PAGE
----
Obama says his team managing cuts best they can
WASHINGTON • President Barack Obama presided Monday over the first meeting of his new-look Cabinet in a sobering climate of forced fiscal belt-tightening, urging humane management of spending cuts for communities and families that are "going to be hurting."
Obama said he's continuing to seek out Republican partners to reach a deal to end the so-called "sequester," but there was no sign that a breakthrough was in the works to reverse the $85 billion in budget reductions that went into effect Friday.
"We are going to manage it the best we can to minimize the impact on American families," the president told reporters allowed in for the beginning of the meeting. "It's not the right way to go about deficit reduction."
Obama sat next to his newly confirmed Defense Secretary Chuck Hagel, with new Treasury Secretary Jack Lew across the long oval table, next to Vice President Joe Biden. Obama said his team also planned to discuss other priorities for his second term, including immigration reform, gun control and expansion of funding for preschool.
Obama's spokesman was more pointed in his comments on sequestration in a briefing preceding the Cabinet meeting. White House press secretary Jay Carney said it's remarkable some Republicans are calling the deep government-wide cuts a win for the conservative tea party, or for Republicans stood up to the president.
Carney said the cuts go against conventional GOP goals of increasing defense spending and border security. He also said the cuts do nothing to address Republican priorities for long-term deficit reduction or tax reform.
Obama "hopes that having achieved this empty victory, at least as they see it, the Republicans will understand that their goals are being unmet here," Carney told reporters. "So not only are Americans suffering from this, regular folks, but their objectives are being unmet and there's an opportunity to change that dynamic."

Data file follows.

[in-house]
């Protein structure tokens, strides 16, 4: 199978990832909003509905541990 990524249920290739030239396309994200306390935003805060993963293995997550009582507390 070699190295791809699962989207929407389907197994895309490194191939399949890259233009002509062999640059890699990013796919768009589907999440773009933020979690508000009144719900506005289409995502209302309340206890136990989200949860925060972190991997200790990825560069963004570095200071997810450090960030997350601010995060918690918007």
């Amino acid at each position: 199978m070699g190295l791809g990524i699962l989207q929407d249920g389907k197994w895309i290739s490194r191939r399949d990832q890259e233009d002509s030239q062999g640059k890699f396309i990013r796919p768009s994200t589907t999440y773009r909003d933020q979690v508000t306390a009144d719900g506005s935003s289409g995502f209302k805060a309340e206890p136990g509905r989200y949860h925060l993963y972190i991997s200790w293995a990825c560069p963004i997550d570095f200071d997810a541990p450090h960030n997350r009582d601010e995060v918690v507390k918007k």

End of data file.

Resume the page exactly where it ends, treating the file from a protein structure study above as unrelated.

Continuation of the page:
The Senate's Republican leader, Mitch McConnell, on Sunday called those cuts modest, and House Speaker John Boehner said he wasn't certain that they will hurt the economy.
"This modest reduction of 2.4 percent in spending over the next six months is a little more than the average American experienced just two months ago, when their own pay went down when the payroll tax holiday expired," McConnell said on CNN's "State of the Union."
"I don't know whether it's going to hurt the economy or not," Boehner said on NBC's "Meet the Press." "I don't think anyone quite understands how the sequester is really going to work."
White House economic adviser Gene Sperling said the pain will be felt eventually. "On Day One, it will not be as harmful as it will be over time," he said.
Both parties are casting blame on the other for the automatic, across-the-board spending cuts but gave little guidance on what to expect in the coming weeks. Republicans and Democrats pledged to retroactively undo the cuts, but signaled no hints as to how that process would start to take shape. Republicans insisted there would be no new taxes and Democrats refused to talk about any bargain without them.
All of this comes ahead of a new, March 27 deadline to deal with the question of funding the government and a debt-ceiling clash coming in May.
Obama has phoned lawmakers but it isn't clear to what end, and the White House would not say who Obama is calling.
Obama and the Republicans have been fighting over federal spending since the opposition party regained control of the House of Representatives in the 2010 midterm elections. The budget cuts were designed in 2011 to be so ruthless that both sides would be forced to find a better deal, but they haven't despite two years to find a compromise.
The $85 billion in cuts apply to the remainder of the 2013 fiscal year, which ends Sept. 30. But without a deal they will continue slashing government spending by about $1 trillion more over a 10-year period.
Associated Press writer Philip Elliott contributed to this report.
Pentagon to furlough teachers, cut commissary time
The Pentagon says it will be forced to furlough about 15,000 military school teachers and staff around the world because of the automatic budget cuts that took effect last Friday, but the department will manage the process so that the schools don't lose their accreditation.
Pentagon press secretary George Little says the military will also close all of the commissaries on bases around the world for one extra day each week. They are currently open six days a week.
Teachers will likely have to take a day off each week, since the school day can't legally be shortened.
Little says the cuts, which run through September, will have an impact on the current school year and the one that will begin in August or September.
The Associated Press